Sometime I have to use std::thread to speed up my application. I also know join() waits until a thread completes. This is easy to understand, but what's the difference between calling detach() and not calling it?

I thought that without detach(), the thread's method will work using a thread independently.

Not detaching:

void Someclass::Somefunction() {

    std::thread t([ ] {
        printf("thread called without detach");

    //some code here

Calling with detaching:

void Someclass::Somefunction() {

    std::thread t([ ] {
        printf("thread called with detach");


    //some code here

6 Answers 6


In the destructor of std::thread, std::terminate is called if:

  • the thread was not joined (with t.join())
  • and was not detached either (with t.detach())

Thus, you should always either join or detach a thread before the flows of execution reaches the destructor.

When a program terminates (ie, main returns) the remaining detached threads executing in the background are not waited upon; instead their execution is suspended and their thread-local objects are not destructed.

Crucially, this means that the stack of those threads is not unwound and thus some destructors are not executed. Depending on the actions those destructors were supposed to undertake, this might be as bad a situation as if the program had crashed or had been killed. Hopefully the OS will release the locks on files, etc... but you could have corrupted shared memory, half-written files, and the like.

So, should you use join or detach ?

  • Use join
  • Unless you need to have more flexibility AND are willing to provide a synchronization mechanism to wait for the thread completion on your own, in which case you may use detach
  • If I would call pthread_exit(NULL); in main() then exit() wouldn't be called from main() and hence program will continue execution until all detached threads would complete. Then exit() would be called.
    – Kurovsky
    Jun 12, 2015 at 11:21
  • 2
    @Matthieu , why can't we join in the destructor of std::thread ?
    – john smith
    Aug 29, 2016 at 22:45
  • 2
    @johnsmith: An excellent question! What happens when you join? You wait until the thread complete. If an exception is thrown, destructors are executed... and suddenly the propagation of your exception is suspended until the thread terminates. There are many reasons for it not to, notably if it is waiting on input from the currently suspended thread! So the designers chose to make it an explicit choice, rather than pick a controversial default. Aug 29, 2016 at 23:20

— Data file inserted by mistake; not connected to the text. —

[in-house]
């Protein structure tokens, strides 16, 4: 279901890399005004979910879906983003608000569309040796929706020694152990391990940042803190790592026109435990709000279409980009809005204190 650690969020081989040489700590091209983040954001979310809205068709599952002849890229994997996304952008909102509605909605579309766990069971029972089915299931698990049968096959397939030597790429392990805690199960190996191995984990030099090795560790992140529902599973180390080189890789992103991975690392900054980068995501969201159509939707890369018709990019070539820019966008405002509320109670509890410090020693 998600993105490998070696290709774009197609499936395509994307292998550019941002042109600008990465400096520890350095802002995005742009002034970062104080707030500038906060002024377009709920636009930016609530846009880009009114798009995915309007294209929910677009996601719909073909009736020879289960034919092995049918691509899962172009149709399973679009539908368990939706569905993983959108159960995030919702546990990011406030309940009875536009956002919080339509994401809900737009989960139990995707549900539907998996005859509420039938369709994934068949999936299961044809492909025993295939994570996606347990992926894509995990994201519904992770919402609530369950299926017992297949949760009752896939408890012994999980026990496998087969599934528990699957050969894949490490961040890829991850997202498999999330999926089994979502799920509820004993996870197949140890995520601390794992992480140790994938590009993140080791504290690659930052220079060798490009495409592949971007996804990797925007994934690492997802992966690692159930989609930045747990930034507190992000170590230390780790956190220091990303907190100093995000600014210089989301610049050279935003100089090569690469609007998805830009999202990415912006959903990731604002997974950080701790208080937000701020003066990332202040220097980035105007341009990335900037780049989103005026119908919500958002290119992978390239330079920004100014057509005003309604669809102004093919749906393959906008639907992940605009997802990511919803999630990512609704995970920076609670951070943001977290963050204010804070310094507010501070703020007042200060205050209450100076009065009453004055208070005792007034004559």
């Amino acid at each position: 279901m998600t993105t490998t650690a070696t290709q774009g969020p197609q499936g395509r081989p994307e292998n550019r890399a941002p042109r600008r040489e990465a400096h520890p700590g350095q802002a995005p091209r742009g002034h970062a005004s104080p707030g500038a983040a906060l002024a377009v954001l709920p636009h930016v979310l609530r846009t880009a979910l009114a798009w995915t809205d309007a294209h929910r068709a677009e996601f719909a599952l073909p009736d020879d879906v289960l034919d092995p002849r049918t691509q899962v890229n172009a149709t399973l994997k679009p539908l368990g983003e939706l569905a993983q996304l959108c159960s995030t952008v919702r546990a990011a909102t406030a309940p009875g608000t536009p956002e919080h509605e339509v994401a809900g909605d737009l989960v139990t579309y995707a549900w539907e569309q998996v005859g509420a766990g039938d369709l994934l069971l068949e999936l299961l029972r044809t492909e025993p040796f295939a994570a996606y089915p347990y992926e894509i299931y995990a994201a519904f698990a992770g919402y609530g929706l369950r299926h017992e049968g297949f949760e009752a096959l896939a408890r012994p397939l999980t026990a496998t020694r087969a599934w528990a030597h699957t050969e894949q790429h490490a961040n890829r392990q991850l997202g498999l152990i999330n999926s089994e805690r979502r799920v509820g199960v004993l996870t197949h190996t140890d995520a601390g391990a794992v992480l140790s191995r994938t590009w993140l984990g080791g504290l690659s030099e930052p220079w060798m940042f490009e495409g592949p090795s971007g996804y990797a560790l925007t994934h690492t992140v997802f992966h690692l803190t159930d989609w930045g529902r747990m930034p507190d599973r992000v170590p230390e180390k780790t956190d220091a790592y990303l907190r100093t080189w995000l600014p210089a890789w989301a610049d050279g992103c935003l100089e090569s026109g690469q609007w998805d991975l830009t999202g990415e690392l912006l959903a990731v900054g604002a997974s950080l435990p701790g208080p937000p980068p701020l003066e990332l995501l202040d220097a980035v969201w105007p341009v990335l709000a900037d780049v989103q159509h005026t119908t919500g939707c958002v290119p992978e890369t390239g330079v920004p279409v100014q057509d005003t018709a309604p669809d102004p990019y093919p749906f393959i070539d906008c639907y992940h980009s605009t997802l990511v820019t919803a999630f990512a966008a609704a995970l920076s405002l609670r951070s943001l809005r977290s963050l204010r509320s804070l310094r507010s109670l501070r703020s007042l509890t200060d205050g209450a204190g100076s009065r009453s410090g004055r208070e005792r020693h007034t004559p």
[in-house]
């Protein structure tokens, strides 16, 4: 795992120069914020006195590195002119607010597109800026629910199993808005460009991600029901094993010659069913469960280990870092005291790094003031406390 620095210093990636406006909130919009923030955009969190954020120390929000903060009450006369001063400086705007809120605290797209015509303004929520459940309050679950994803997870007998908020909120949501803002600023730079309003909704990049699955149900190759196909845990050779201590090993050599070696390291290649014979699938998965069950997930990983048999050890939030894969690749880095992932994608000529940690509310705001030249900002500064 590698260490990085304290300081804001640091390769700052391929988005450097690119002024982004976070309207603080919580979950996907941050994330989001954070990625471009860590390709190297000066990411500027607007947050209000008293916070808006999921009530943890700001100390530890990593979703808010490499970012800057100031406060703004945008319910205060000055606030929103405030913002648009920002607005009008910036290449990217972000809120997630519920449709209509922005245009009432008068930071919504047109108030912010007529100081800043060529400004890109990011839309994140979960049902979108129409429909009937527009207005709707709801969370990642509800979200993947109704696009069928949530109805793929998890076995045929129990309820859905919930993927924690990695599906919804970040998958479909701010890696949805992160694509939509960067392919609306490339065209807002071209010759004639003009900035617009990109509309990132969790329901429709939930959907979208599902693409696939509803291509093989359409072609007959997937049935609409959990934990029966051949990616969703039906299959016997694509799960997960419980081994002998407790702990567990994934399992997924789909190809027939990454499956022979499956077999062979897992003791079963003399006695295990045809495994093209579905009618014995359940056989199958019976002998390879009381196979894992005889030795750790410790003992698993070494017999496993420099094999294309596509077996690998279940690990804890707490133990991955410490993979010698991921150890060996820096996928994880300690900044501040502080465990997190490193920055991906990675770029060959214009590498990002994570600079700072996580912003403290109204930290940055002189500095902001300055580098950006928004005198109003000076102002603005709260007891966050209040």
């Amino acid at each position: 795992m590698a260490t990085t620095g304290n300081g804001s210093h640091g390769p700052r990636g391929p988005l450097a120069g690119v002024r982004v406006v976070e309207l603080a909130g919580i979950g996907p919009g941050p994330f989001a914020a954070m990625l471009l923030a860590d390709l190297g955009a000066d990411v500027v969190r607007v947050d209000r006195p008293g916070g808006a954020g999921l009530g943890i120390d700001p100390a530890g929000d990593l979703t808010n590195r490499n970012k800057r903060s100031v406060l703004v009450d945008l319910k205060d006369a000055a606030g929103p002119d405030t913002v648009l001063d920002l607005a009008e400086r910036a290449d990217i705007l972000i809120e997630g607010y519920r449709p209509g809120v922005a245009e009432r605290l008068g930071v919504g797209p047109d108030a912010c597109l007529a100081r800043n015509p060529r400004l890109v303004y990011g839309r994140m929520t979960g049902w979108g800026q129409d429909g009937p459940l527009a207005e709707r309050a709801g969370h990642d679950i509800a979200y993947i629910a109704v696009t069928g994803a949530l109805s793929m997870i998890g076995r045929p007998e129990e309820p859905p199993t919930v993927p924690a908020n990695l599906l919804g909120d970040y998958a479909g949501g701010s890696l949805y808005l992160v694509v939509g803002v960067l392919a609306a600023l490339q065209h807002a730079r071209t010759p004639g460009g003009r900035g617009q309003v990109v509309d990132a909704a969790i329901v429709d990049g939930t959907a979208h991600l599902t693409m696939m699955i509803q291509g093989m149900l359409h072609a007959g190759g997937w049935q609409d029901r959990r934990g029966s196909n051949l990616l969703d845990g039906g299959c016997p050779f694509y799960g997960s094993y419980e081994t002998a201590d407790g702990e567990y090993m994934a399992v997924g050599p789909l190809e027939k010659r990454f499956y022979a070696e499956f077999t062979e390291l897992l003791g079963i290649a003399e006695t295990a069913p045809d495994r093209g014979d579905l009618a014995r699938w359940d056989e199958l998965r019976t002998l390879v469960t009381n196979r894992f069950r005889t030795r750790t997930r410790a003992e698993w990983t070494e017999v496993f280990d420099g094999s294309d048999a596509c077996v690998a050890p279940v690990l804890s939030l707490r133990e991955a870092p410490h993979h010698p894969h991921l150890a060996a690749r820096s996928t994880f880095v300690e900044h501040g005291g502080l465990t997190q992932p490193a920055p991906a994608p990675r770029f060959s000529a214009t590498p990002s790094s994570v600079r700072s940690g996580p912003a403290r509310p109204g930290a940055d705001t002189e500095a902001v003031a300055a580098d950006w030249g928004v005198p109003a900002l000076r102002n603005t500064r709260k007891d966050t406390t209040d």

• @Matthieu I think you mean call join() before std::thread's destructor is reached. You can (and should?) join() the the destructor of an enclosing class? Nov 23, 2016 at 17:59
  • 6
    @JoseQuinteiro: Actually, unlike other resources, it is advised not to join from a destructor. The problem is that joining does not end a thread, it merely waits for it to end, and unlike you have a signal in place to cause the thread to terminate you might be waiting for a long time... blocking the current thread whose stack is being unwound and preventing this current thread from ever terminating thus blocking the thread waiting for it, etc... So, unless you are certain that you can stop a given thread in a reasonable amount of time, it is best not to wait for it in a destructor. Nov 23, 2016 at 19:05

You should call detach if you're not going to wait for the thread to complete with join but the thread instead will just keep running until it's done and then terminate without having the spawner thread waiting for it specifically; e.g.

std::thread(func).detach(); // It's done when it's done

detach basically will release the resources needed to be able to implement join.

It is a fatal error if a thread object ends its life and neither join nor detach has been called; in this case terminate is invoked.


This answer is aimed at answering question in the title, rather than explaining the difference between join and detach. So when should std::thread::detach be used?

In properly maintained C++ code std::thread::detach should not be used at all. Programmer must ensure that all the created threads gracefully exit releasing all the acquired resources and performing other necessary cleanup actions. This implies that giving up ownership of threads by invoking detach is not an option and therefore join should be used in all scenarios.

However some applications rely on old and often not well designed and supported APIs that may contain indefinitely blocking functions. Moving invocations of these functions into a dedicated thread to avoid blocking other stuff is a common practice. There is no way to make such a thread to exit gracefully so use of join will just lead to primary thread blocking. That's a situation when using detach would be a less evil alternative to, say, allocating thread object with dynamic storage duration and then purposely leaking it.

#include <LegacyApi.hpp>
#include <thread>

auto LegacyApiThreadEntry(void)
    auto result{NastyBlockingFunction()};
    // do something...

int main()
    ::std::thread legacy_api_thread{&LegacyApiThreadEntry};